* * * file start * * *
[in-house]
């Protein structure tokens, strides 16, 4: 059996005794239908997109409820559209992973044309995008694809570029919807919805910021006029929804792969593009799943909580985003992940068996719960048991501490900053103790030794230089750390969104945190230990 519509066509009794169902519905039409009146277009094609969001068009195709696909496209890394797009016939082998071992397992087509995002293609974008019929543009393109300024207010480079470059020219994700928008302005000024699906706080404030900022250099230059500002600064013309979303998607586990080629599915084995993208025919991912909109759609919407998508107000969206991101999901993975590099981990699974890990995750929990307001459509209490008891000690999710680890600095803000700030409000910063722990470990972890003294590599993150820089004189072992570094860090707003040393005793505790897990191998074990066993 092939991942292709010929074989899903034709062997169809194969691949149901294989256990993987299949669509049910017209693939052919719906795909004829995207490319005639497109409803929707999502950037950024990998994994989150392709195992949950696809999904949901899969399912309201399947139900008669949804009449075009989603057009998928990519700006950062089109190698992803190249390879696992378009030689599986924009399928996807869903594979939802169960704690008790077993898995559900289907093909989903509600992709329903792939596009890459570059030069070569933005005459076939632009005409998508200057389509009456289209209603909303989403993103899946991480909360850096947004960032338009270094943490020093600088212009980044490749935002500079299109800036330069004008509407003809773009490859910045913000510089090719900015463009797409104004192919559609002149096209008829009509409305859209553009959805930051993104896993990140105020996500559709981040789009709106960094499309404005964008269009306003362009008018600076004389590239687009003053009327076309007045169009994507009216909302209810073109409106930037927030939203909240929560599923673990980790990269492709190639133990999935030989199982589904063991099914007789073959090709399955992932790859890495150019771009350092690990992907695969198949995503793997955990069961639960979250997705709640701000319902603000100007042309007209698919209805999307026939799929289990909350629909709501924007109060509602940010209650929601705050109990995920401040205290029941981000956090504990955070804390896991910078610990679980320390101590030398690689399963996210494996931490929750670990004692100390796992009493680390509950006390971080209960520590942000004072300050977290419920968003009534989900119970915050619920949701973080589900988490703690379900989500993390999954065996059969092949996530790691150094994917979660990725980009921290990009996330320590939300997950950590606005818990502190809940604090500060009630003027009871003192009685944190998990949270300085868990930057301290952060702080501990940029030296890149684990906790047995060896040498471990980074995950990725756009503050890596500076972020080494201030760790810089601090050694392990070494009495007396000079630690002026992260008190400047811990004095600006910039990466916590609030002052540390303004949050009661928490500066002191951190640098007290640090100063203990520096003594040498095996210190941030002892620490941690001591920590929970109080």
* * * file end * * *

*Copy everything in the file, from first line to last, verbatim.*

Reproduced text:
[in-house]
């Protein structure tokens, strides 16, 4: 059996005794239908997109409820559209992973044309995008694809570029919807919805910021006029929804792969593009799943909580985003992940068996719960048991501490900053103790030794230089750390969104945190230990 519509066509009794169902519905039409009146277009094609969001068009195709696909496209890394797009016939082998071992397992087509995002293609974008019929543009393109300024207010480079470059020219994700928008302005000024699906706080404030900022250099230059500002600064013309979303998607586990080629599915084995993208025919991912909109759609919407998508107000969206991101999901993975590099981990699974890990995750929990307001459509209490008891000690999710680890600095803000700030409000910063722990470990972890003294590599993150820089004189072992570094860090707003040393005793505790897990191998074990066993 092939991942292709010929074989899903034709062997169809194969691949149901294989256990993987299949669509049910017209693939052919719906795909004829995207490319005639497109409803929707999502950037950024990998994994989150392709195992949950696809999904949901899969399912309201399947139900008669949804009449075009989603057009998928990519700006950062089109190698992803190249390879696992378009030689599986924009399928996807869903594979939802169960704690008790077993898995559900289907093909989903509600992709329903792939596009890459570059030069070569933005005459076939632009005409998508200057389509009456289209209603909303989403993103899946991480909360850096947004960032338009270094943490020093600088212009980044490749935002500079299109800036330069004008509407003809773009490859910045913000510089090719900015463009797409104004192919559609002149096209008829009509409305859209553009959805930051993104896993990140105020996500559709981040789009709106960094499309404005964008269009306003362009008018600076004389590239687009003053009327076309007045169009994507009216909302209810073109409106930037927030939203909240929560599923673990980790990269492709190639133990999935030989199982589904063991099914007789073959090709399955992932790859890495150019771009350092690990992907695969198949995503793997955990069961639960979250997705709640701000319902603000100007042309007209698919209805999307026939799929289990909350629909709501924007109060509602940010209650929601705050109990995920401040205290029941981000956090504990955070804390896991910078610990679980320390101590030398690689399963996210494996931490929750670990004692100390796992009493680390509950006390971080209960520590942000004072300050977290419920968003009534989900119970915050619920949701973080589900988490703690379900989500993390999954065996059969092949996530790691150094994917979660990725980009921290990009996330320590939300997950950590606005818990502190809940604090500060009630003027009871003192009685944190998990949270300085868990930057301290952060702080501990940029030296890149684990906790047995060896040498471990980074995950990725756009503050890596500076972020080494201030760790810089601090050694392990070494009495007396000079630690002026992260008190400047811990004095600006910039990466916590609030002052540390303004949050009661928490500066002191951190640098007290640090100063203990520096003594040498095996210190941030002892620490941690001591920590929970109080």